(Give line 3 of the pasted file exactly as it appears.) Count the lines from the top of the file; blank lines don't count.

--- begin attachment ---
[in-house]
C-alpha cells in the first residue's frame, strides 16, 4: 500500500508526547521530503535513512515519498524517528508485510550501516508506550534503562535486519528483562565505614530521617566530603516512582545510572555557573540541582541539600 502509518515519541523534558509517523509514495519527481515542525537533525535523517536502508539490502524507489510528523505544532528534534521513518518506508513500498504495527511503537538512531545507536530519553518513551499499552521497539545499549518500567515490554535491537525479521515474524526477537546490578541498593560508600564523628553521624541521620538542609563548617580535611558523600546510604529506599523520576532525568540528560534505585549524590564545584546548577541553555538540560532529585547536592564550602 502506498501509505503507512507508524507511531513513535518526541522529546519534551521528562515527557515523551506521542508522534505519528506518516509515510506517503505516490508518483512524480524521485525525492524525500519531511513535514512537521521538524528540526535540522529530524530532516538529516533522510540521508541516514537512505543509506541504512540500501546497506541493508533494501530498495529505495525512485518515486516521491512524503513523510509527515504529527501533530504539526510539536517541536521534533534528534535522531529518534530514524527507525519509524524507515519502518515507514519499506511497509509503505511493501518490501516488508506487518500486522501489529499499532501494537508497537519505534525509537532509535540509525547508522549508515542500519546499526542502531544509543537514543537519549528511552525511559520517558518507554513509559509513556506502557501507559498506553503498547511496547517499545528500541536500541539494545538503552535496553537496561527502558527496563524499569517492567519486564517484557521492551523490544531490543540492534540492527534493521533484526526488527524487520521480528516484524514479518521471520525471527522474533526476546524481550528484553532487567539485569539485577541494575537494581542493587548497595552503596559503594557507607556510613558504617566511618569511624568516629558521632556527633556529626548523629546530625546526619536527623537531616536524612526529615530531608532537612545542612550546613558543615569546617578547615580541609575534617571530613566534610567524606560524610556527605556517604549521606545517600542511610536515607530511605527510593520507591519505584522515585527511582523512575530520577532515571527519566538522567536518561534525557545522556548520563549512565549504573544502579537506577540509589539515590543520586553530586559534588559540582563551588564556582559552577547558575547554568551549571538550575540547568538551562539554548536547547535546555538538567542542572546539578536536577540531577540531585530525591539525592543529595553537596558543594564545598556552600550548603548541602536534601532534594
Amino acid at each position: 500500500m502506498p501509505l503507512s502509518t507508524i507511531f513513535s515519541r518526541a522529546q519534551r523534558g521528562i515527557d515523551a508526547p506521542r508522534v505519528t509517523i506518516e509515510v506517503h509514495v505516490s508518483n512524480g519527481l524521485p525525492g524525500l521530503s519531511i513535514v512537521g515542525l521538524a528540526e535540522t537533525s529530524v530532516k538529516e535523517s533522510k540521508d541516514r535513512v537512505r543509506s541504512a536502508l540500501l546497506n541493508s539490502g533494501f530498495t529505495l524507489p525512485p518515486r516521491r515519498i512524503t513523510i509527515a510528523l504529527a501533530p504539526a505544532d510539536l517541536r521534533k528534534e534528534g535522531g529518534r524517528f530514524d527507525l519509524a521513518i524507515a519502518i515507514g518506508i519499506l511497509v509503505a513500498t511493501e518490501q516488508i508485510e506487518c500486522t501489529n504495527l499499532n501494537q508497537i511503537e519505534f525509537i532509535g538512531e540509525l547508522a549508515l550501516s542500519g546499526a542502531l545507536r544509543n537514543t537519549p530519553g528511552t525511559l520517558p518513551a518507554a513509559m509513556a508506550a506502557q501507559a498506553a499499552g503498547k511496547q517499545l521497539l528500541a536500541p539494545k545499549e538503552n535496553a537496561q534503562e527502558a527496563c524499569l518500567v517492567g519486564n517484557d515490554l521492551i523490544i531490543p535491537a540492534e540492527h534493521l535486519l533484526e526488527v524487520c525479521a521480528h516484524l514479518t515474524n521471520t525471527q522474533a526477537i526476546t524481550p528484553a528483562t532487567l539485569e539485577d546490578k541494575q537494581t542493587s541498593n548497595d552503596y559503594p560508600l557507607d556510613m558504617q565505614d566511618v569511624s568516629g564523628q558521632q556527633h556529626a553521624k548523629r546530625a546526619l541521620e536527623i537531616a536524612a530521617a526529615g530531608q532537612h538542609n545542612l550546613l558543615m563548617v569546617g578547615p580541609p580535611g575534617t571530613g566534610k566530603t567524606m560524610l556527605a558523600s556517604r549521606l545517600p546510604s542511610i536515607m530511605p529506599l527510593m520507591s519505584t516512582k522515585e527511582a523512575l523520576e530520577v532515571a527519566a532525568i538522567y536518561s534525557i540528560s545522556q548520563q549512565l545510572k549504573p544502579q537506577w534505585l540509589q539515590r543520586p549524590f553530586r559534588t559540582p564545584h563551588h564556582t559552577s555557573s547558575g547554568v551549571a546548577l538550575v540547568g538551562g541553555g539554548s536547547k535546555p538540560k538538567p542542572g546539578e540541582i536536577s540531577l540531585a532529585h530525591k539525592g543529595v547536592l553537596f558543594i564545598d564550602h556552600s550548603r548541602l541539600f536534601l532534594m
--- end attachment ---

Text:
Amino acid at each position: 500500500m502506498p501509505l503507512s502509518t507508524i507511531f513513535s515519541r518526541a522529546q519534551r523534558g521528562i515527557d515523551a508526547p506521542r508522534v505519528t509517523i506518516e509515510v506517503h509514495v505516490s508518483n512524480g519527481l524521485p525525492g524525500l521530503s519531511i513535514v512537521g515542525l521538524a528540526e535540522t537533525s529530524v530532516k538529516e535523517s533522510k540521508d541516514r535513512v537512505r543509506s541504512a536502508l540500501l546497506n541493508s539490502g533494501f530498495t529505495l524507489p525512485p518515486r516521491r515519498i512524503t513523510i509527515a510528523l504529527a501533530p504539526a505544532d510539536l517541536r521534533k528534534e534528534g535522531g529518534r524517528f530514524d527507525l519509524a521513518i524507515a519502518i515507514g518506508i519499506l511497509v509503505a513500498t511493501e518490501q516488508i508485510e506487518c500486522t501489529n504495527l499499532n501494537q508497537i511503537e519505534f525509537i532509535g538512531e540509525l547508522a549508515l550501516s542500519g546499526a542502531l545507536r544509543n537514543t537519549p530519553g528511552t525511559l520517558p518513551a518507554a513509559m509513556a508506550a506502557q501507559a498506553a499499552g503498547k511496547q517499545l521497539l528500541a536500541p539494545k545499549e538503552n535496553a537496561q534503562e527502558a527496563c524499569l518500567v517492567g519486564n517484557d515490554l521492551i523490544i531490543p535491537a540492534e540492527h534493521l535486519l533484526e526488527v524487520c525479521a521480528h516484524l514479518t515474524n521471520t525471527q522474533a526477537i526476546t524481550p528484553a528483562t532487567l539485569e539485577d546490578k541494575q537494581t542493587s541498593n548497595d552503596y559503594p560508600l557507607d556510613m558504617q565505614d566511618v569511624s568516629g564523628q558521632q556527633h556529626a553521624k548523629r546530625a546526619l541521620e536527623i537531616a536524612a530521617a526529615g530531608q532537612h538542609n545542612l550546613l558543615m563548617v569546617g578547615p580541609p580535611g575534617t571530613g566534610k566530603t567524606m560524610l556527605a558523600s556517604r549521606l545517600p546510604s542511610i536515607m530511605p529506599l527510593m520507591s519505584t516512582k522515585e527511582a523512575l523520576e530520577v532515571a527519566a532525568i538522567y536518561s534525557i540528560s545522556q548520563q549512565l545510572k549504573p544502579q537506577w534505585l540509589q539515590r543520586p549524590f553530586r559534588t559540582p564545584h563551588h564556582t559552577s555557573s547558575g547554568v551549571a546548577l538550575v540547568g538551562g541553555g539554548s536547547k535546555p538540560k538538567p542542572g546539578e540541582i536536577s540531577l540531585a532529585h530525591k539525592g543529595v547536592l553537596f558543594i564545598d564550602h556552600s550548603r548541602l541539600f536534601l532534594m